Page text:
Midwest and parts of Canada have been hit by an Arctic blast with temperatures plummeting by as much as 40F in days.
The sharply cooler temperatures are a result of frigid air pushed in by a powerful storm that hit Alaska with hurricane-force winds.
Parts of Wisconsin, Minnesota and Michigan saw over a foot of snow overnight on November 10.
More than 150 flights were cancelled at the Minneapolis airport.
Michigan’s Upper Peninsula was expecting as much as another two feet of snow after accumulating more than a foot on November 10.
In Minnesota, state police said at least two people were killed in accidents on icy roads.
Snowy roads were blamed for a Wisconsin school bus crash that sent two adults to hospital, according to a local broadcaster.
Terri Sommerfeld, a clerk at Ace Hardware in Webster, Wisconsin, said the store had sold six or seven snow-blowers in two days, the same amount they sell in a typical winter.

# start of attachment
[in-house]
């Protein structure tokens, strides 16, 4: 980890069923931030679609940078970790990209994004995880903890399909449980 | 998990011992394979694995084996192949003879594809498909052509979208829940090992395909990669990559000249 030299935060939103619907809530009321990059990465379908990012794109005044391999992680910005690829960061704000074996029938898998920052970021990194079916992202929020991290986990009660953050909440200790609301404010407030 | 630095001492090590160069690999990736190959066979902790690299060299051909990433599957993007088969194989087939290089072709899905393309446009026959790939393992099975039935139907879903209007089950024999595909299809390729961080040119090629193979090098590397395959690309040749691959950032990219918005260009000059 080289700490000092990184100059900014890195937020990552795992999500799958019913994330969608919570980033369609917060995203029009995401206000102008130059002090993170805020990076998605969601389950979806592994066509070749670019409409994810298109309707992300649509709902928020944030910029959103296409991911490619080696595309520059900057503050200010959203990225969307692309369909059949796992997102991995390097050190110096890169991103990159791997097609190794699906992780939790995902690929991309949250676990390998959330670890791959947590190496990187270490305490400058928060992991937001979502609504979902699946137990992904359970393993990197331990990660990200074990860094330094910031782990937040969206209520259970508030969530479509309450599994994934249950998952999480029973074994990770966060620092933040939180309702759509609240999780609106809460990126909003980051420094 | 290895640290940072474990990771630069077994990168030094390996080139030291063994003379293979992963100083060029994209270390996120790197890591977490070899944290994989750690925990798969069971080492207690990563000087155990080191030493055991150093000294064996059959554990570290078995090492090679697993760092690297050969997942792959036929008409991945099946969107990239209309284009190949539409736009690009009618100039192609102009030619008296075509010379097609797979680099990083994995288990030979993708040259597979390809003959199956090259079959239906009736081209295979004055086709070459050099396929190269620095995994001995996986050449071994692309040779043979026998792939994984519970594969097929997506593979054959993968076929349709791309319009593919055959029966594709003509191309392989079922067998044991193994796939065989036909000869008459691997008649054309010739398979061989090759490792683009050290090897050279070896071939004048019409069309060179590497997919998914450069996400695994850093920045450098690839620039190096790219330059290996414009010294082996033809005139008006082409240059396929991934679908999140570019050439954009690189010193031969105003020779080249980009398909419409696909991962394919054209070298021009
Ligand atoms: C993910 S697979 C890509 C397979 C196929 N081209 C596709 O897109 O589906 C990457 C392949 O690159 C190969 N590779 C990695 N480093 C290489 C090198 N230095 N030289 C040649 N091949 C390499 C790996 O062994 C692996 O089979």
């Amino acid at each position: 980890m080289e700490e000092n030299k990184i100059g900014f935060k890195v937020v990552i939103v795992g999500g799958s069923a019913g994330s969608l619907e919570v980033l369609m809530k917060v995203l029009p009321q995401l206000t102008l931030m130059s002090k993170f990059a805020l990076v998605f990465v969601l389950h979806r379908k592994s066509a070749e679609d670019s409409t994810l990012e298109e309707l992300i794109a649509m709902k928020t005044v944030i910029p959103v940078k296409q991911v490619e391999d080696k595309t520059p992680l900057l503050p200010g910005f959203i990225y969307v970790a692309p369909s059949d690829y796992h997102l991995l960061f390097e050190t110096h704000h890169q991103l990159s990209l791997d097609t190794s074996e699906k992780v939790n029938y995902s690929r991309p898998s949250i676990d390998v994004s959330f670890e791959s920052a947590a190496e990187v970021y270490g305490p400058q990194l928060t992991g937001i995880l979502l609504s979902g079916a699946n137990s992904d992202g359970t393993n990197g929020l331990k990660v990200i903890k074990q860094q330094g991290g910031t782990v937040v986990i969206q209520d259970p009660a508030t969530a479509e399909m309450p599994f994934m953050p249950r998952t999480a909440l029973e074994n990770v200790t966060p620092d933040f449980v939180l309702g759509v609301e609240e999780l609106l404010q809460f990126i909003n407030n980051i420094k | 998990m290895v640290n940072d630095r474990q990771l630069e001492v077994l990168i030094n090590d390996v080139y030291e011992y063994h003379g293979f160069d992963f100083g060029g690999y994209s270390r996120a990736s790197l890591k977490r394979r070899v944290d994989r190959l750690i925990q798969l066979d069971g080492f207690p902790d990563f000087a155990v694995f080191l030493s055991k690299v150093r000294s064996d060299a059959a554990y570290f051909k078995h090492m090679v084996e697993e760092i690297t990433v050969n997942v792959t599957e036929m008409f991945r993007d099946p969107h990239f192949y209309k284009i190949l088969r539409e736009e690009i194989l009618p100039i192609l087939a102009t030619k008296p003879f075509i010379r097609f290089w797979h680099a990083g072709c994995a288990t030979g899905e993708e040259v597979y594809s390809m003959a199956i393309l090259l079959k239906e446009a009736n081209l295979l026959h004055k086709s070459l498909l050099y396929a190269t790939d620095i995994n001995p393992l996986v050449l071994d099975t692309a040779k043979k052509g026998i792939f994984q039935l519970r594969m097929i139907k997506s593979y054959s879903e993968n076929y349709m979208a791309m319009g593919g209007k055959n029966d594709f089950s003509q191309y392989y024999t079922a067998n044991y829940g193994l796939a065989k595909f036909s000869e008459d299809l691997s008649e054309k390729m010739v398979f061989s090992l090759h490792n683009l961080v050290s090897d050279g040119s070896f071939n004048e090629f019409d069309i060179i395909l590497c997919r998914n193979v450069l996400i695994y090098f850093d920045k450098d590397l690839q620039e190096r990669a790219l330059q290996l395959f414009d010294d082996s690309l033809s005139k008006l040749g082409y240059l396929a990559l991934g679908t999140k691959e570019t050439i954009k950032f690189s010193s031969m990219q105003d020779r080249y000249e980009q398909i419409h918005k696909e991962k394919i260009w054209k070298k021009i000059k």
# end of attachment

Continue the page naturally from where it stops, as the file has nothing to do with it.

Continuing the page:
The unseasonably cold temperatures are expected to move further east on November 12.
What made this chill more of a shock was the way it struck so quickly after warm autumn weather.
David Phillips, a climatologist for Environment Canada, says Calgary experienced its warmest October for 50 years. The average temperature was 8.3C and it’s usually 5.2C.
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